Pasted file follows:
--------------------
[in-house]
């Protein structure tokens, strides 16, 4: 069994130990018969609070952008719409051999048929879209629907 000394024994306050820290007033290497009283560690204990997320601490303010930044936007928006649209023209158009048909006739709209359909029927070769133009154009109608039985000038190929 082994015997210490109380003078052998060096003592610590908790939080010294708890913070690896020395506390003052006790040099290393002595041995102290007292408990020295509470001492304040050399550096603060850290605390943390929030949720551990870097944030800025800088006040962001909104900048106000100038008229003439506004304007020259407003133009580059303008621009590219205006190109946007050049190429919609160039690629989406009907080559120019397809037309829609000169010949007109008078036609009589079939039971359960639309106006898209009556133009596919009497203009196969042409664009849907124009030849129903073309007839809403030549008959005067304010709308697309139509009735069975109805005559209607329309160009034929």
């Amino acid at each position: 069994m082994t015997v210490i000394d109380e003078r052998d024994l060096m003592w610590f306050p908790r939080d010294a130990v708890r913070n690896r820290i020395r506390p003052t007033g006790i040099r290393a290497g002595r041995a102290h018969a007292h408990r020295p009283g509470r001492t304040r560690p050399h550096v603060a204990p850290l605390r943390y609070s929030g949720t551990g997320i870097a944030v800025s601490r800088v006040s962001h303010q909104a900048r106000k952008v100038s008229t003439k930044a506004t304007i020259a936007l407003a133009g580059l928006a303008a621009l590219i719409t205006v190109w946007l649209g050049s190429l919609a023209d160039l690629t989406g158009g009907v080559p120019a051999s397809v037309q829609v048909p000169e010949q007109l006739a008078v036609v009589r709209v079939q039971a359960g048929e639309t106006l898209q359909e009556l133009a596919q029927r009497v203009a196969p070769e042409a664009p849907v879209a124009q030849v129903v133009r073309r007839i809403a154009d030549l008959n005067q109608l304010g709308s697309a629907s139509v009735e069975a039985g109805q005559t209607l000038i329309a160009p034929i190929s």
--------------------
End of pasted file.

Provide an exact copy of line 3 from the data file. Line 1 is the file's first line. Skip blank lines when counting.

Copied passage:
């Amino acid at each position: 069994m082994t015997v210490i000394d109380e003078r052998d024994l060096m003592w610590f306050p908790r939080d010294a130990v708890r913070n690896r820290i020395r506390p003052t007033g006790i040099r290393a290497g002595r041995a102290h018969a007292h408990r020295p009283g509470r001492t304040r560690p050399h550096v603060a204990p850290l605390r943390y609070s929030g949720t551990g997320i870097a944030v800025s601490r800088v006040s962001h303010q909104a900048r106000k952008v100038s008229t003439k930044a506004t304007i020259a936007l407003a133009g580059l928006a303008a621009l590219i719409t205006v190109w946007l649209g050049s190429l919609a023209d160039l690629t989406g158009g009907v080559p120019a051999s397809v037309q829609v048909p000169e010949q007109l006739a008078v036609v009589r709209v079939q039971a359960g048929e639309t106006l898209q359909e009556l133009a596919q029927r009497v203009a196969p070769e042409a664009p849907v879209a124009q030849v129903v133009r073309r007839i809403a154009d030549l008959n005067q109608l304010g709308s697309a629907s139509v009735e069975a039985g109805q005559t209607l000038i329309a160009p034929i190929s």